WASHINGTON, D.C. - U.S. Senator Pat Toomey (R-Pa.) has co-sponsored a bipartisan amendment to lower sugar prices and reduce restrictions on the sale and trade of sugar. The amendment, introduced to the pending farm bill (S. 3240), would roll back costly changes made to America’s sugar program in the 2008 farm bill.
“I have long advocated for reform of the government’s wasteful sugar program, which hurts consumers, candy companies, food manufacturers and the suppliers that depend on them,” Sen. Toomey said. “I’m confident that this bipartisan approach to reform will provide important relief to a prominent sector of Pennsylvania’s economy and help protect taxpayers.”
The amendment would:
- Repeal the Feedstock Flexibility program, which will cost $193 million in the next 10 years. The program was added to the 2008 farm bill and requires the federal government to buy surplus sugar, which is then sold to ethanol companies at a loss.
- Repeal unnecessary trade restrictions, freeing up the Agriculture secretary to increase sugar imports when domestic supplies do not meet demand.
- Give the USDA more flexibility in administering the import quota system, allowing qualifying counties to trade their quotas among each other, ensuring that American companies receive an adequate supply of sugar.
- Reform domestic supply restrictions, giving the USDA more flexibility to modify or suspend marketing allotments. The 2008 bill set an artificial guarantee of 85 percent of consumption. This amendment would give the USDA more flexibility to determine how much sugar producers can sell.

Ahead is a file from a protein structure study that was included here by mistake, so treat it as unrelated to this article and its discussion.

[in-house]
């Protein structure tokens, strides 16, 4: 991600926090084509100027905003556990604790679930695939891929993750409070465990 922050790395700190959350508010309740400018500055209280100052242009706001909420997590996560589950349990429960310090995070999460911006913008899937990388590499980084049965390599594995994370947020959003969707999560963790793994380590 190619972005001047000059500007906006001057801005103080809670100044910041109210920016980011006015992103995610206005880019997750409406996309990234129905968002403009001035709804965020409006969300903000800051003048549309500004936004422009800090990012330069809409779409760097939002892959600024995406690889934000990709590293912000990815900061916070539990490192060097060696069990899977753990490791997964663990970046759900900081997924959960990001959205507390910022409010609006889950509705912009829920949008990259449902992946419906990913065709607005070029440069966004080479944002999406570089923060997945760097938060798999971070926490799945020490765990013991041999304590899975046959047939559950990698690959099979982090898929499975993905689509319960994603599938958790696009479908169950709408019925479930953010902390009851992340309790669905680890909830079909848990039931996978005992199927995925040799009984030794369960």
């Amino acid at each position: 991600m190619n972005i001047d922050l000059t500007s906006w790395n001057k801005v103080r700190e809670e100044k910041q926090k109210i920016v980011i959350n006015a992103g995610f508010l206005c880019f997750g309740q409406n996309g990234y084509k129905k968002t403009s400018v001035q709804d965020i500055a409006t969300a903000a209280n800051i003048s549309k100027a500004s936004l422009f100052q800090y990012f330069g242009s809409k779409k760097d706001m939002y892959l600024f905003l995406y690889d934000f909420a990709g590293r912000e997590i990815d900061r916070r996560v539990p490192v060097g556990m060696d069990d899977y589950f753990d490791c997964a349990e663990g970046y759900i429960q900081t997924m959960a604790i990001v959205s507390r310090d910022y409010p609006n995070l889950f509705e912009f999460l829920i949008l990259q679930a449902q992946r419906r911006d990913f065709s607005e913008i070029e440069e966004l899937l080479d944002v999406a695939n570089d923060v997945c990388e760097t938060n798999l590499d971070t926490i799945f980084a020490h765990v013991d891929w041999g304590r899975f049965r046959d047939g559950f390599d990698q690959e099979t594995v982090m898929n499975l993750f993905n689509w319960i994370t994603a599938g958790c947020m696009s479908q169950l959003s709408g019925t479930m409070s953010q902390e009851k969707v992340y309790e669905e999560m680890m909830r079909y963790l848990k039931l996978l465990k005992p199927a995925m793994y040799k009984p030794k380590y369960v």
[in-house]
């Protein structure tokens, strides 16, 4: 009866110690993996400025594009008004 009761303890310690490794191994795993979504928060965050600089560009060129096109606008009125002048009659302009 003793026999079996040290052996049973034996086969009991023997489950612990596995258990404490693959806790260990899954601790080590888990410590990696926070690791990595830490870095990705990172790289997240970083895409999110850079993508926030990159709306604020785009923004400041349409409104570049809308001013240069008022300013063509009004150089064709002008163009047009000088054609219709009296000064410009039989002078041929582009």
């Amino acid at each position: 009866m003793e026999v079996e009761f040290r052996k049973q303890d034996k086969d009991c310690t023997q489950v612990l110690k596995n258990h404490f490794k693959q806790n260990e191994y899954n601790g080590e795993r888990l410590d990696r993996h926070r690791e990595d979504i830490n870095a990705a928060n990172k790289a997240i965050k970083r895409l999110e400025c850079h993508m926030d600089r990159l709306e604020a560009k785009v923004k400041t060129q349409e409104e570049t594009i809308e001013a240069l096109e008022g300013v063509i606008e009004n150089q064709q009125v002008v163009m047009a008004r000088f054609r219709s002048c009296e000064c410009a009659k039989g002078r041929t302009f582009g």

- Eliminate higher price support levels, reducing taxpayers’ liability. The 2008 bill increased loan rates, driving up prices for sugar-consuming industries.
The amendment was introduced by Sen. Jeanne Shaheen (D-N.H.) and is co-sponsored by Sens. Richard Durbin (D-Ill.), Richard Lugar (R-Ind.) and Mark Kirk (R-Ill.).
Sen. Toomey is also a co-sponsor of Sen. Shaheen’s SUGAR Act (S. 25), which would eliminate the entire sugar program.
Pennsylvania confectioners have joined Sen. Toomey in supporting this amendment:
“Hershey strongly supports the efforts of Sen. Toomey and his colleagues to advance market-oriented reforms of the U.S. sugar program by rolling back the costly provisions added in the 2008 farm bill. Sen. Toomey’s amendment would benefit American consumers by providing the food and beverage industry with much-needed relief from tight sugar supplies and artificially high prices,” said Terry O’Day, senior vice president of global operations at The Hershey Company.
“Sugar subsidies artificially inflate the price of one of the staples of the candy industry and force us and many other companies to choose between absorbing the higher costs, passing the costs on to consumers or producing elsewhere. The relief this amendment would provide is direly needed and will help us maintain our operations in the United States,” said Ross Born, co-CEO of Just Born Candy in Bethlehem.
“Sen. Toomey’s amendment to reform the sugar program will repeal some aspects of the sugar policy that impede a competitive marketplace for sugar. This is about jobs here in Pennsylvania, including here at Warrell. We applaud Sen. Toomey’s leadership on behalf of the state’s confectionery industry,” said Kevin Silva, senior vice president at The Warrell Corporation in Camp Hill.
“The United States’ sugar policy affects every one of our suppliers. If we have to cut our costs, it affects our corrugated supplier. It affects our chocolate supplier. It affects all of our raw nut suppliers because of the fact that we have to cut costs due to an extra tax that is really unneeded. It’s time for sugar reform now,” said Steve Schmid, managing partner at Wolfgang Candy Company in York.